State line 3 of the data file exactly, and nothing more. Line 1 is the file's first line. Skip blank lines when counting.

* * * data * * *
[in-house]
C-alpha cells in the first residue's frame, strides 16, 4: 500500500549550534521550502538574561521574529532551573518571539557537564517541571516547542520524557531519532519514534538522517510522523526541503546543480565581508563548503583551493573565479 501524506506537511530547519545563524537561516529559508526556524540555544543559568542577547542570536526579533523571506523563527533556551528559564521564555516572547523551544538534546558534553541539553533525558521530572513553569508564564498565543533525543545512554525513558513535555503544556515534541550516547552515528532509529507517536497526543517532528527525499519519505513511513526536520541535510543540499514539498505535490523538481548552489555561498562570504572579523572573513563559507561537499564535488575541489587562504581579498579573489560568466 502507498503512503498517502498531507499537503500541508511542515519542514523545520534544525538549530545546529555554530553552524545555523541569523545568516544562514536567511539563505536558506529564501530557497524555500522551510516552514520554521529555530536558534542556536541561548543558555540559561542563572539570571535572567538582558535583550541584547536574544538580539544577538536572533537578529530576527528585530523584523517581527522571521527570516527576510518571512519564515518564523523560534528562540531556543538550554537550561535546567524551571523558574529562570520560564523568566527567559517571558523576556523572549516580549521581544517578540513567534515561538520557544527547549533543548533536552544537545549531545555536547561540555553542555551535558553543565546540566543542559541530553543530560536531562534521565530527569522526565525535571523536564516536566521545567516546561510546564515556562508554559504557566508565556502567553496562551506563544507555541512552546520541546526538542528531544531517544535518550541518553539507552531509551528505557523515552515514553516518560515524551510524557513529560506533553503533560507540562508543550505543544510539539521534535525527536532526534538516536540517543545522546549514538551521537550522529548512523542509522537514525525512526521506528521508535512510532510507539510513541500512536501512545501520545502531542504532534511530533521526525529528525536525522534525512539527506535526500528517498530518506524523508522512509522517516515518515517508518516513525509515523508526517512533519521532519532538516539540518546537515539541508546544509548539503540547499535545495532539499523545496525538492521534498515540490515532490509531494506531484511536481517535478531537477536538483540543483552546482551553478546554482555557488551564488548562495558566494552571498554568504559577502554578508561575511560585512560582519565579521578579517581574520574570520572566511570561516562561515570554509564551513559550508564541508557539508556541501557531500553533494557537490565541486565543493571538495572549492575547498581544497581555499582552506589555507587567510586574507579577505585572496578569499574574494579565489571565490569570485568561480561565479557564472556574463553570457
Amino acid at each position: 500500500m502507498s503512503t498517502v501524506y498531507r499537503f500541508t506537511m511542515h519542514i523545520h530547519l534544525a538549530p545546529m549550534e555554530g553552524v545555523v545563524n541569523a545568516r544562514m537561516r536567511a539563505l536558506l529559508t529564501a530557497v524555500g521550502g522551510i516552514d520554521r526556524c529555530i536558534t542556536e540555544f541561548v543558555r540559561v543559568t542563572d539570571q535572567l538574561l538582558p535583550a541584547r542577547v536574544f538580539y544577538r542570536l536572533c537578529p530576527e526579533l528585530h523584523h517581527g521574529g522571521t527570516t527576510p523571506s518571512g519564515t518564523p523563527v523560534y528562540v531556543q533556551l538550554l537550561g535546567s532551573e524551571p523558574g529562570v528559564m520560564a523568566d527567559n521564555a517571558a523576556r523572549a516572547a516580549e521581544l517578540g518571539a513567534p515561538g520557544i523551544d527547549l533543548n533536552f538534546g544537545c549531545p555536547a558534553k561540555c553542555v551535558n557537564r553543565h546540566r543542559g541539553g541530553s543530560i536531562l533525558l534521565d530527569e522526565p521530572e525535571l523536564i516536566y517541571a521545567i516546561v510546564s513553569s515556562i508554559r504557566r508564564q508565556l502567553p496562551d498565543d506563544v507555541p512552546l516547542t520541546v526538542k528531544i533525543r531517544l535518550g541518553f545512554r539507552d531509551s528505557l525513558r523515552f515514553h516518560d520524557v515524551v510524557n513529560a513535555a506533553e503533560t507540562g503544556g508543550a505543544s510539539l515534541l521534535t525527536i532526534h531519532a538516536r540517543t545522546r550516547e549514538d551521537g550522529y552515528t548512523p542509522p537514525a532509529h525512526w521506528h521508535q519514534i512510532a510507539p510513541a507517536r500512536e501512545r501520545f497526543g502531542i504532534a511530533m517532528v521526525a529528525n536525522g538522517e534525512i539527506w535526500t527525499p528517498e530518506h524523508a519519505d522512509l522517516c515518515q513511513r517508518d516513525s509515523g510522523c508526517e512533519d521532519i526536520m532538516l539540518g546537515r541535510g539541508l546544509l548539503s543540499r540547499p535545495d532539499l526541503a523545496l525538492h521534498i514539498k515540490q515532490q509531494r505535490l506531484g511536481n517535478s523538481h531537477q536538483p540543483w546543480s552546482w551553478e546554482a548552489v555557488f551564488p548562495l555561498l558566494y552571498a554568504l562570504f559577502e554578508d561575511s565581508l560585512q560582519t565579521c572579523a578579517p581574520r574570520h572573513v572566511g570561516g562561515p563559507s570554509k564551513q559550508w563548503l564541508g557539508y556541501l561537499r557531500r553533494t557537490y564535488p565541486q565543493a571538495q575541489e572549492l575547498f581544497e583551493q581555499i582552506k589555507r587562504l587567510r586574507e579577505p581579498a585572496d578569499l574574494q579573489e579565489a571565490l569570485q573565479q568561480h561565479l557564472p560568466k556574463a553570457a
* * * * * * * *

Amino acid at each position: 500500500m502507498s503512503t498517502v501524506y498531507r499537503f500541508t506537511m511542515h519542514i523545520h530547519l534544525a538549530p545546529m549550534e555554530g553552524v545555523v545563524n541569523a545568516r544562514m537561516r536567511a539563505l536558506l529559508t529564501a530557497v524555500g521550502g522551510i516552514d520554521r526556524c529555530i536558534t542556536e540555544f541561548v543558555r540559561v543559568t542563572d539570571q535572567l538574561l538582558p535583550a541584547r542577547v536574544f538580539y544577538r542570536l536572533c537578529p530576527e526579533l528585530h523584523h517581527g521574529g522571521t527570516t527576510p523571506s518571512g519564515t518564523p523563527v523560534y528562540v531556543q533556551l538550554l537550561g535546567s532551573e524551571p523558574g529562570v528559564m520560564a523568566d527567559n521564555a517571558a523576556r523572549a516572547a516580549e521581544l517578540g518571539a513567534p515561538g520557544i523551544d527547549l533543548n533536552f538534546g544537545c549531545p555536547a558534553k561540555c553542555v551535558n557537564r553543565h546540566r543542559g541539553g541530553s543530560i536531562l533525558l534521565d530527569e522526565p521530572e525535571l523536564i516536566y517541571a521545567i516546561v510546564s513553569s515556562i508554559r504557566r508564564q508565556l502567553p496562551d498565543d506563544v507555541p512552546l516547542t520541546v526538542k528531544i533525543r531517544l535518550g541518553f545512554r539507552d531509551s528505557l525513558r523515552f515514553h516518560d520524557v515524551v510524557n513529560a513535555a506533553e503533560t507540562g503544556g508543550a505543544s510539539l515534541l521534535t525527536i532526534h531519532a538516536r540517543t545522546r550516547e549514538d551521537g550522529y552515528t548512523p542509522p537514525a532509529h525512526w521506528h521508535q519514534i512510532a510507539p510513541a507517536r500512536e501512545r501520545f497526543g502531542i504532534a511530533m517532528v521526525a529528525n536525522g538522517e534525512i539527506w535526500t527525499p528517498e530518506h524523508a519519505d522512509l522517516c515518515q513511513r517508518d516513525s509515523g510522523c508526517e512533519d521532519i526536520m532538516l539540518g546537515r541535510g539541508l546544509l548539503s543540499r540547499p535545495d532539499l526541503a523545496l525538492h521534498i514539498k515540490q515532490q509531494r505535490l506531484g511536481n517535478s523538481h531537477q536538483p540543483w546543480s552546482w551553478e546554482a548552489v555557488f551564488p548562495l555561498l558566494y552571498a554568504l562570504f559577502e554578508d561575511s565581508l560585512q560582519t565579521c572579523a578579517p581574520r574570520h572573513v572566511g570561516g562561515p563559507s570554509k564551513q559550508w563548503l564541508g557539508y556541501l561537499r557531500r553533494t557537490y564535488p565541486q565543493a571538495q575541489e572549492l575547498f581544497e583551493q581555499i582552506k589555507r587562504l587567510r586574507e579577505p581579498a585572496d578569499l574574494q579573489e579565489a571565490l569570485q573565479q568561480h561565479l557564472p560568466k556574463a553570457a